Insofar as decision-making goes, Anarchy proposes that the free market system, free from all coercion, determine the direction of society. Self-determination, both at the individual (through value exchange) and at the social level (through some form of consensus and dialogue) has been, is, and should be, a strong systemic guiding principle for any Anarchist form of organization.

Anarchists need to take a page from the capitalists and stop being ashamed of their brand name. They should stop confusing people by preaching democracy when they should be promoting Anarchism.

21 thoughts on “Untangling some semantic confusions… (part 1/2)

  1. cork1 July 27, 2008 at 21:25

    Sorry, but there’s not much “semantic confusion” here. Anarcho-lefties use the word “capitalism” to mean exactly the same thing we do, a free market economy. Ask any of them, and every single one will tell you that the free market is what they oppose. Likewise, anarcho-lefties support “democracy” in the exact same sense that we oppose it: total majority rule.

    I really wish that indivudualist anarchists would drop all of this foolish naivete about left-anarchists being allies. Unfortunately, there’s no real “confusion” here. Left-anarchists are as bad as they sound and mean exactly what they say. You give them way too much credit.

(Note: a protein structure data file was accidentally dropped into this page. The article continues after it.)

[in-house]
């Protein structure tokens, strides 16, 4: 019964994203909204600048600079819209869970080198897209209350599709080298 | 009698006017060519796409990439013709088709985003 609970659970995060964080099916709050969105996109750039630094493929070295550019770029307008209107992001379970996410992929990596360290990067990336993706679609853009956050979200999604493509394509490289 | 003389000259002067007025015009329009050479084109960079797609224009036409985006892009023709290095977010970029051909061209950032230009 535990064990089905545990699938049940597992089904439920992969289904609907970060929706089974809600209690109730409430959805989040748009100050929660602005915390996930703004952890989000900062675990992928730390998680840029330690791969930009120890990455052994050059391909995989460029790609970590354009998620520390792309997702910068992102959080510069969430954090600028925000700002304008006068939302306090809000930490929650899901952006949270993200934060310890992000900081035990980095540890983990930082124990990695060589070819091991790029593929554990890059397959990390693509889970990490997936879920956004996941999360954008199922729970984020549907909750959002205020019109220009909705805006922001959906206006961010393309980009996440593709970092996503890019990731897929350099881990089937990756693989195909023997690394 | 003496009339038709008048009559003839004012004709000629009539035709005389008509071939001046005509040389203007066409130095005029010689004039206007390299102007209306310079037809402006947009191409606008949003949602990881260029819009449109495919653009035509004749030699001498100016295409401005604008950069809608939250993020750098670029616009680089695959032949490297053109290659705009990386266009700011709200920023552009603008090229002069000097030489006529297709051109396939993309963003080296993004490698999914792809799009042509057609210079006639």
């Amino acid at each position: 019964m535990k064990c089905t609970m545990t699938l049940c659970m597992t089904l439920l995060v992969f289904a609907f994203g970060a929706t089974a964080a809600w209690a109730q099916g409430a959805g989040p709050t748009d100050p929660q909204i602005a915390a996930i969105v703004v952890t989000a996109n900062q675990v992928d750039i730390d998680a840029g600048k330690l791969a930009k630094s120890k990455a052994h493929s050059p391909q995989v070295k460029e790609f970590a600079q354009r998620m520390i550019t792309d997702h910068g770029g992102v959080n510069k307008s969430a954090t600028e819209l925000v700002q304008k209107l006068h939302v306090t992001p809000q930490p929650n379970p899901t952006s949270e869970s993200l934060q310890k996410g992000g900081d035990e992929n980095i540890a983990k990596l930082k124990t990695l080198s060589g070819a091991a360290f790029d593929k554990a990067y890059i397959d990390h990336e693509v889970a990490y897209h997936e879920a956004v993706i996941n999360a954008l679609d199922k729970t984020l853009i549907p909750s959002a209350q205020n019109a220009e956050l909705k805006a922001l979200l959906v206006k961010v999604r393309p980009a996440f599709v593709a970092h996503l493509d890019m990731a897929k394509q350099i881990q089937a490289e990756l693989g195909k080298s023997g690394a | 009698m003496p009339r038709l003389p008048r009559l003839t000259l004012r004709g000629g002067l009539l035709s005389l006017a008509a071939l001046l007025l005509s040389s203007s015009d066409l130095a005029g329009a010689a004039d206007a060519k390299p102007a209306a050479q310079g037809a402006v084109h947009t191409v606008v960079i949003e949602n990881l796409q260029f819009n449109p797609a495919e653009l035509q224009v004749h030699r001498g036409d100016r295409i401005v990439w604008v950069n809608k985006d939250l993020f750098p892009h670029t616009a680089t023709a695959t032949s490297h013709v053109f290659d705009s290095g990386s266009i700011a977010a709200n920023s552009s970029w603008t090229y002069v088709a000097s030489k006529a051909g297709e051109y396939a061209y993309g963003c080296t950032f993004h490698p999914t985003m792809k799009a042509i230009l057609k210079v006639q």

2. David Z July 27, 2008 at 23:15

    I’ve seen enough flame-wars over these sorts of semantics, I’m glad you took the time to write this.

  3. Marja July 28, 2008 at 00:41

    No, Cork, we don’t. If there is one majority position on the anarchist left, it is an anarchism-without-adjectives including communism, mutualism, and other approaches.

    If you take fringe positions somewhere around each side, you could argue that the anarchist left opposes voluntary trade, and you could argue that the right condones slavery, supports copyright, and supports latifundia. You could argue that, and you would be wrong.

  4. cork1 July 28, 2008 at 02:00

    “If there is one majority position on the anarchist left, it is an anarchism-without-adjectives including communism, mutualism, and other approaches.”

    LOL. See? Even you aren’t naive enough to put capitalism in there. But they may be open to “other approaches.” Great. Fan-freakin-tastic.

    It’s a given that the anarchist left opposes voluntary trade. Ending it is the entire point of their philosophy. So no, I would not be wrong by arguing it.

  5. Francois Tremblay July 28, 2008 at 02:05

    Cork, I think that’s entirely unfair. No Mutualist or Left-Libertarian I know opposes voluntary trade.